Live Review: Cat Power @ Brisbane Powerhouse
Some performers manage to put such a gloss over their public persona that they become almost inhuman. It’s understandable, the scrutiny of the media spotlight, the callous judgements of the masses, and the fickleness of so-called fans can see personal attacks and misunderstandings amplified with devastating consequences. It can cause strange personas to emerge in order to deal with the resulting pressures, whether it’s the brash confidence of Kanye West, the elusive eccentricity of Thom Yorke, or the opinion agnosticism of Chris Martin.
Though each has its reason to exist, there is nothing braver than the artist who bares all in every situation. It leaves the artist vulnerable and exposed. Very few would argue that Chan Marshall, known as Cat Power, is one of those that hides nothing in what she does. She wears her heart on her sleeve and deals with the repercussions that entails.
“The lights were so low that when Chan first walked onto stage there was no reaction, and not until she quietly said hello did the crowd realise who it was and begin clapping.”
Chan choose a seated theatre venue to showcase her music at its most intimate, setting it straight as night of quiet contemplation rather than dancing along to the upbeat tracks from her 2012 studio album ‘Sun’. On stage sits nothing but a guitar amplifier with its guitar, a piano, some microphones, and a series of bulbs scattered out of stomping range that serve as the only stage lighting. It’s as low key as it can possibly be, translating the atmosphere of a small quiet bar to the large theatre space of the Powerhouse main hall.
The lights were so low that when Chan first walked onto stage there was no reaction, and not until she quietly said hello did the crowd realise who it was and begin clapping. Once her amplifier was on she stood behind her dual mics to open with the one chord tantric ambience of Maria/ Old Detroit. The dual mics created a phased double tracked effect which added a psychedelic flavour to Chan’s voice whenever used. It made the lyrics harder to distinguish but gave the sound an otherworldly quality, which seemed to fit Chan’s sound.
As the show progressed, Chan seemed unhappy with the volume levels of the instruments, visually getting them to be reduced till it was as though nothing but her vocals were amplified beyond the stage itself. The whisper of your neighbour was enough to disturb the performance, so quiet was it all. As Chan sat at the piano, the squeak of pedals almost drowned out the playing itself, creating a strange rhythmic accompaniment to the songs being played.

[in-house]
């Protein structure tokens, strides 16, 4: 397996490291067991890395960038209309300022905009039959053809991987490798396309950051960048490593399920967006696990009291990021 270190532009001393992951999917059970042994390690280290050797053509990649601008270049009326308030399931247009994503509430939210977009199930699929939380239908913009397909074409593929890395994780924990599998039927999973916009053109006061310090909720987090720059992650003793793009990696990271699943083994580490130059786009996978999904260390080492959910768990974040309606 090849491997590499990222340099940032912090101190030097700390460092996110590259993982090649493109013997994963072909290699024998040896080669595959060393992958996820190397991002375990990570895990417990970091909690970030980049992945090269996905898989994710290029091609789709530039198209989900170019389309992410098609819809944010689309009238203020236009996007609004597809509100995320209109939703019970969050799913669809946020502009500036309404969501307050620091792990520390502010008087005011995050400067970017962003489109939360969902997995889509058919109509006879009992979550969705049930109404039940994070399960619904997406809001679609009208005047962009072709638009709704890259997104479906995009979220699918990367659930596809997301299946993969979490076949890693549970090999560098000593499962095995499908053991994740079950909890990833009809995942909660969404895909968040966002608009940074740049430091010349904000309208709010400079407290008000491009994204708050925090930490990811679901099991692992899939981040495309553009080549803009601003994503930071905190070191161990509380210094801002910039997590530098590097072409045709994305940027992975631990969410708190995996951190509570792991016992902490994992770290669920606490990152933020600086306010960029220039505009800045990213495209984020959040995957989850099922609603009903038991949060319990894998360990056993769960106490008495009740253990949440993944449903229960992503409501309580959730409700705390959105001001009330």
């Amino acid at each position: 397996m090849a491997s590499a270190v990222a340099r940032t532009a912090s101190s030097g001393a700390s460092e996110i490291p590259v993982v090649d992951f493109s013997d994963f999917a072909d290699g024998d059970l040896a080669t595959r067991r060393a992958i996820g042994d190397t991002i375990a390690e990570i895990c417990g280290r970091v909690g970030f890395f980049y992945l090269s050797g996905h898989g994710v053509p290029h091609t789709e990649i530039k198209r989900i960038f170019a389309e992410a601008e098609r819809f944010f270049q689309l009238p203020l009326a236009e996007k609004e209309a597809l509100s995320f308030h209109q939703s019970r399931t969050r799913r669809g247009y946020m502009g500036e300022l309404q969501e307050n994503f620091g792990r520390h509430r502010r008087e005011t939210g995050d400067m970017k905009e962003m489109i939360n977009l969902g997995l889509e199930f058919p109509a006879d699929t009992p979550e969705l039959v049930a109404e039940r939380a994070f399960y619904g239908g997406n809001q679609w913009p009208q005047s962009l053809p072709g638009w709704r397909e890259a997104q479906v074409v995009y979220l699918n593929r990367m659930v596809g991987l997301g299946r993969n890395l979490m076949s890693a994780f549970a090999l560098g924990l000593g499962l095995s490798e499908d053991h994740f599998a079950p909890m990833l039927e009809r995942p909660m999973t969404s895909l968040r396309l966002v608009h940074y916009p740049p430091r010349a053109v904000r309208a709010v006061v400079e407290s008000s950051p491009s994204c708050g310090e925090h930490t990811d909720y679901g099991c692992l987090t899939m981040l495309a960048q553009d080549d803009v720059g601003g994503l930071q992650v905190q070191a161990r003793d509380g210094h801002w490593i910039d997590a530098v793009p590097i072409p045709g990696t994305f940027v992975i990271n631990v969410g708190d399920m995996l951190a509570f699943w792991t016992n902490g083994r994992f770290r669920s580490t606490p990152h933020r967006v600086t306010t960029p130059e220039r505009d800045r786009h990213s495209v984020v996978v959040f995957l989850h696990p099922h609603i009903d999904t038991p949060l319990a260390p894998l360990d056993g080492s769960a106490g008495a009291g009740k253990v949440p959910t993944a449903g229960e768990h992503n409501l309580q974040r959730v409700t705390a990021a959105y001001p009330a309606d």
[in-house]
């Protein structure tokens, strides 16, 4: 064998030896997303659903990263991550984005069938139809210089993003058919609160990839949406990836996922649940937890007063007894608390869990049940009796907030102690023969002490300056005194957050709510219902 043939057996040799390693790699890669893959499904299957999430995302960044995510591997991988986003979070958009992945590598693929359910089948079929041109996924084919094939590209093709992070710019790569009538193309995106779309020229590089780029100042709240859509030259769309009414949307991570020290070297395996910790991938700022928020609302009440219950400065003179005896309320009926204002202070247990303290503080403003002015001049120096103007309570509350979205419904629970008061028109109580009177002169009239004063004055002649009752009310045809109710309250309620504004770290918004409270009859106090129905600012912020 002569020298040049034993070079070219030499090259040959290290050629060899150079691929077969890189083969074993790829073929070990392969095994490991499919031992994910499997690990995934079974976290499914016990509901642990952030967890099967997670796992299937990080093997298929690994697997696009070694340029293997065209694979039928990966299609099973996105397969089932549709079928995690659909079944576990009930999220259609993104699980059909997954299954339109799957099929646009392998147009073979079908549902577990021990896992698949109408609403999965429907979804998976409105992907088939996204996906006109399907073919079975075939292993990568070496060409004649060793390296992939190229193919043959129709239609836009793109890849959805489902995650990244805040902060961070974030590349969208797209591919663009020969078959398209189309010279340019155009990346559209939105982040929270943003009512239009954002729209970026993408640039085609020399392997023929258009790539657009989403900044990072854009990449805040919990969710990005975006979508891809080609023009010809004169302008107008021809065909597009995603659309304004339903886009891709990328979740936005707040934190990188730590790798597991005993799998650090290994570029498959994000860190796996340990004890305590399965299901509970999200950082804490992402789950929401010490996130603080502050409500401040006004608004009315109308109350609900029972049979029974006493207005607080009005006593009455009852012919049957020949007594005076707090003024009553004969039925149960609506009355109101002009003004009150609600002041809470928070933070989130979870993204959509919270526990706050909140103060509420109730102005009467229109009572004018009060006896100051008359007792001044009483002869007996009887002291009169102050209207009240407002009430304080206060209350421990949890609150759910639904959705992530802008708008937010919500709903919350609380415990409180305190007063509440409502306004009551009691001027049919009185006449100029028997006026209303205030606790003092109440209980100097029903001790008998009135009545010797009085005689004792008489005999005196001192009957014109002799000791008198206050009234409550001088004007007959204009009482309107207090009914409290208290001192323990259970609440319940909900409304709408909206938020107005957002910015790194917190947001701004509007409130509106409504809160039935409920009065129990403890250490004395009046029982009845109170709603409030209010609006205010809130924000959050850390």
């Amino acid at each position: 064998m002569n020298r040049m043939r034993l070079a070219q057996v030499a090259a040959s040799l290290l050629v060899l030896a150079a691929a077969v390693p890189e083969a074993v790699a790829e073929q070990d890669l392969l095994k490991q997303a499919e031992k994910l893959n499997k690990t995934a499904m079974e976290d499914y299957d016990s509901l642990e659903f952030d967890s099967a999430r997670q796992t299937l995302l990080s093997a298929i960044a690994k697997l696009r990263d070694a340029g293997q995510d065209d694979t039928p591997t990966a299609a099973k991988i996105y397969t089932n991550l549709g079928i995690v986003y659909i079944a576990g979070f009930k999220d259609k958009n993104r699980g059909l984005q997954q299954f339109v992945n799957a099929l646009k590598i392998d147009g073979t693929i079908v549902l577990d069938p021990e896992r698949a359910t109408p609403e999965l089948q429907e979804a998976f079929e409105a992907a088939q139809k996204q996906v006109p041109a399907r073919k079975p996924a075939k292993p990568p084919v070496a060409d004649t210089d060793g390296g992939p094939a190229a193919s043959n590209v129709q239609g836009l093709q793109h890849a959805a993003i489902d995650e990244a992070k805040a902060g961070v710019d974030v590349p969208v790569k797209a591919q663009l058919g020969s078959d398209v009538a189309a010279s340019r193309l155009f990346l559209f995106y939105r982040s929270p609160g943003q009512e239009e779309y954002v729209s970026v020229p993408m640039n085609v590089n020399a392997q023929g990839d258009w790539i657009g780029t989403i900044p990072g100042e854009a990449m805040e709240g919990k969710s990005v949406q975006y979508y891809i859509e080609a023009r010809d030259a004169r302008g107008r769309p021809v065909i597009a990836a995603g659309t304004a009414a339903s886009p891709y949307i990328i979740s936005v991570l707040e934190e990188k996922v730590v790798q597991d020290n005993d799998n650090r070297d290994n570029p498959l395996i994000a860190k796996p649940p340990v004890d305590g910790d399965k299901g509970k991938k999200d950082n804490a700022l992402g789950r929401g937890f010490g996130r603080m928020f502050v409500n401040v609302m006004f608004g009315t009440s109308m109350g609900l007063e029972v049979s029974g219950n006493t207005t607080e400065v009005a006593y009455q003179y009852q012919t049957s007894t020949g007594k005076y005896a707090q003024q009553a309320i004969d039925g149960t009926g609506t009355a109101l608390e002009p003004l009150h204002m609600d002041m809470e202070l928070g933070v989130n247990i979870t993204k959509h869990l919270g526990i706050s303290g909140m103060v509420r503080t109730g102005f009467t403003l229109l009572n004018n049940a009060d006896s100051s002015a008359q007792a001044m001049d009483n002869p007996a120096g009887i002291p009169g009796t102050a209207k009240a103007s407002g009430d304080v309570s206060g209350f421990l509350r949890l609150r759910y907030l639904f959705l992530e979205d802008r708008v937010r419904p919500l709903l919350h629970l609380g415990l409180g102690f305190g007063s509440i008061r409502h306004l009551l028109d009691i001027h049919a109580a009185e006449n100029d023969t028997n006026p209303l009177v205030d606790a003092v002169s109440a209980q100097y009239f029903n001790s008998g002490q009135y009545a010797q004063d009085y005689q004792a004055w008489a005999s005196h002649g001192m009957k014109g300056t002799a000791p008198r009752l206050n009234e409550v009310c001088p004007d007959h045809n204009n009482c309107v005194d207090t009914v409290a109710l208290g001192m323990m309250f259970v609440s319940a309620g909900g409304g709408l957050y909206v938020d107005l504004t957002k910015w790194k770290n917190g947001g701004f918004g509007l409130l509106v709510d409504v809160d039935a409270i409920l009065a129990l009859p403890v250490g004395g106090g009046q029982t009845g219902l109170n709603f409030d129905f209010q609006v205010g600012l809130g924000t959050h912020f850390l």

Each song flowed from one to the other with gaps or breaks only appearing when Chan seemed to be in contemplation of where to take things next. Her own tracks segued into covers ranging from Marvin Gaye’s Can I Get A Witness to Prince’s Sometimes It Snows In April (more specifically D’Angelo’s version of it Chan explained), some faithfully played while some were reimagined seemingly spontaneously.
It was one of many strange moments which serve no function, they’re just Chan doing what she feels.
At one point Chan stopped playing altogether to explain how these songs aren’t just meaningless lyrics to her, but the entire process of playing them brings up the pain from their subject matters. At least this is what I think she was trying to say, since her spoken sentences were fragmented, broken up, as though we’re reading the thought process of her mind via the translations of William Shatner.
When the crowd silently gave no reaction to this information, unsure how to process it, Chan moved on to explaining how she liked to make people laugh before leaping into a bout of surreal physical comedy that changed the mood direction once again. It was one of many strange moments which serve no function, they’re just Chan doing what she feels.
The performance lasted over two hours touring through much of Chan’s nine-album back catalogue. Tracks from ‘Sun’ were stripped back to their barebones, while a number of previously unreleased tracks got an airing too. Crowd favourites such as The Greatest elicited some wooping, but quickly so as not to drown out the song iself. By the end Chan was standing on stage pretending to smoke, telling everyone she’s not leaving the stage till everyone is gone. It was a goofy way to end the show and very much seems like something Chan thought up off the top of her head, smiling to herself at the silliness of it all.
This was true intimacy, everything stripped back till there was nothing left but Chan herself. Occasional shouts such as “We love you Chan!” showed the mutual respect between the audience and performer. May others lead the courageous example Chan Marshall set on stage that evening.